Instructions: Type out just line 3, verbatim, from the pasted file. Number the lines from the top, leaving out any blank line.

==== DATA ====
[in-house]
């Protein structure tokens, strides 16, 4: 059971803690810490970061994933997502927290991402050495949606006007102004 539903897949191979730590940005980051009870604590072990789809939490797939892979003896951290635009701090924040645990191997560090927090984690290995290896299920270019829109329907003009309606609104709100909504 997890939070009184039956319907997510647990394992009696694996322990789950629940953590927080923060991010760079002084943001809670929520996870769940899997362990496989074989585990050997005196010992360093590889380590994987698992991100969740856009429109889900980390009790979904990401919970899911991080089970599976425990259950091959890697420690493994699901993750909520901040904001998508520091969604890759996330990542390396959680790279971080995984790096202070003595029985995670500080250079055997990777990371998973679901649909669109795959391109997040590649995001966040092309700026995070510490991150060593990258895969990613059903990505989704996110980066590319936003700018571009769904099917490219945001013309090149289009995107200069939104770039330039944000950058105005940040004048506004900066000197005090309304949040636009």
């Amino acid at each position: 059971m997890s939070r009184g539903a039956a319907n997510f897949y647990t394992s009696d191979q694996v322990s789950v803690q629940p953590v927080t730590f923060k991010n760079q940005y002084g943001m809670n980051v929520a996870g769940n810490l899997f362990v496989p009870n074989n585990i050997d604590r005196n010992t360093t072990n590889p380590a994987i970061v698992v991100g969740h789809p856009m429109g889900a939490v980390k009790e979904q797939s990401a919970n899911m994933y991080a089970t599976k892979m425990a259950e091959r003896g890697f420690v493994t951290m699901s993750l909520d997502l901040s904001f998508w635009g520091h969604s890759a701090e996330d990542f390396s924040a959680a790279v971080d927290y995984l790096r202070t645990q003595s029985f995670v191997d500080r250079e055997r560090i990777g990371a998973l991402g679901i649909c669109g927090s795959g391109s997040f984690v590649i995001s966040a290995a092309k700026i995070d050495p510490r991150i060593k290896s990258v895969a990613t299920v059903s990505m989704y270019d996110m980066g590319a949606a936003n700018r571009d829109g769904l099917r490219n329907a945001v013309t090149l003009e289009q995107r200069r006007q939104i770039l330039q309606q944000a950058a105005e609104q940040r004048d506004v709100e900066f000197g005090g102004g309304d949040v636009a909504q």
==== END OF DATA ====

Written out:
């Amino acid at each position: 059971m997890s939070r009184g539903a039956a319907n997510f897949y647990t394992s009696d191979q694996v322990s789950v803690q629940p953590v927080t730590f923060k991010n760079q940005y002084g943001m809670n980051v929520a996870g769940n810490l899997f362990v496989p009870n074989n585990i050997d604590r005196n010992t360093t072990n590889p380590a994987i970061v698992v991100g969740h789809p856009m429109g889900a939490v980390k009790e979904q797939s990401a919970n899911m994933y991080a089970t599976k892979m425990a259950e091959r003896g890697f420690v493994t951290m699901s993750l909520d997502l901040s904001f998508w635009g520091h969604s890759a701090e996330d990542f390396s924040a959680a790279v971080d927290y995984l790096r202070t645990q003595s029985f995670v191997d500080r250079e055997r560090i990777g990371a998973l991402g679901i649909c669109g927090s795959g391109s997040f984690v590649i995001s966040a290995a092309k700026i995070d050495p510490r991150i060593k290896s990258v895969a990613t299920v059903s990505m989704y270019d996110m980066g590319a949606a936003n700018r571009d829109g769904l099917r490219n329907a945001v013309t090149l003009e289009q995107r200069r006007q939104i770039l330039q309606q944000a950058a105005e609104q940040r004048d506004v709100e900066f000197g005090g102004g309304d949040v636009a909504q």